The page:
Can PF, superannuation, leave salary, gratuity & pay arrears of a deceased employee be taxed?

Benjamin Franklin said that, “Only two things are certain in life, death and taxes.” In several countries including the US and UK, taxes are not only a concern for an individual during his lifetime, but also a nightmare that continue to haunt the family of the deceased. Fortunately post 1985, legal heirs in India have no taxes to pay by way of any death duties in respect of the estate received from the deceased.

However, the taxability of various payments, in the nature of gratuity, leave encashment, superannuation, arrears of salary and the like, received by the widow or legal heir of a salaried employee, who passes away while in active service, is quite an enigma, since it stands on a different footing than in the case of an employee, who receives such amounts on retirement during his own lifetime. (more…)


FAQ on liberal provisions for purchase & repatriation of sale proceeds upto 1 million USD per annum

Q.1. Is a Non Resident eligible to purchase immovable property in India? 
A.1. Under the general permission granted by the Reserve Bank of India (RBI), every NRI being a citizen of India or a Person of Indian Origin (PIO), that is an individual (not being a citizen of Pakistan or Bangladesh or Sri Lanka or Afghanistan or China or Iran or Nepal or Bhutan), who at any time, held Indian passport, or who or either of whose father or grandfather was a citizen of India can freely purchase immovable property in India.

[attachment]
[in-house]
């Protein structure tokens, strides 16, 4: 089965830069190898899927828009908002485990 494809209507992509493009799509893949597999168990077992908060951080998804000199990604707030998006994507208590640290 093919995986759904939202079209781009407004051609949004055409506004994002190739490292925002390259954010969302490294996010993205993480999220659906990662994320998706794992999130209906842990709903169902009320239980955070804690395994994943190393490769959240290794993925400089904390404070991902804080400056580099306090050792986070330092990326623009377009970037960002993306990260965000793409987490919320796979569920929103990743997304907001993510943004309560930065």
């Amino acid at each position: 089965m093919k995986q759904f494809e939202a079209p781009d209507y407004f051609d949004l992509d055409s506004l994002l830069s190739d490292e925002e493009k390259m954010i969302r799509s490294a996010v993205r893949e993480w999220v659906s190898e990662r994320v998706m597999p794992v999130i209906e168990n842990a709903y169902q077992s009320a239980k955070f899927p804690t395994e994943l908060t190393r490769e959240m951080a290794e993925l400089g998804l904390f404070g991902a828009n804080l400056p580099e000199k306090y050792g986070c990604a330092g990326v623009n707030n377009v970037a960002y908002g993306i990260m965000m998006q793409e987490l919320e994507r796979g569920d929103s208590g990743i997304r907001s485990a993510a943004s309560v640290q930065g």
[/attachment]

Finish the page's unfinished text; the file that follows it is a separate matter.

The general permission, however, covers only purchase of residential and commercial property and not for purchase of agricultural land or plantation property or farm house in India.
Q.2. Are any documents required to be filed with RBI after purchase?
A.2. No.  An NRI/PIO who has purchased residential/commercial property under general permission, is not required to file any documents with RBI.  (more…)


Election funding can reap some smart tax saving with 100% tax deduction for donations to political parties!

  • Political donations entitled to 100% tax deduction in computing taxable income.
  • Effective tax saving possible from 30.9% to 32.445% of the amount of donation.
  • No monetary limit for political donations by non-corporate tax payers.
  • Corporate donations restricted to 5% of average profits under Company Law.

     M/s. Shah & Sons, a partnership firm has estimated taxable income of Rs. 1.50 crores in F.Y. 2012-13. It decides to give a contribution of Rs. 50 lakhs to a political party of its choice on the occasion of the 2012 Gujarat assembly elections. Since the firm will be eligible to write off the entire contribution for tax purposes, it will resultantly save a decent Rs.15,45,000 by way of income-tax at the rate of 30.9% of the amount of donation. If the donor in this case was a company, the tax saving at the applicable tax rate of 32.445% would work out even higher at Rs.16,22,250. (more…)

Powered by | Hosted at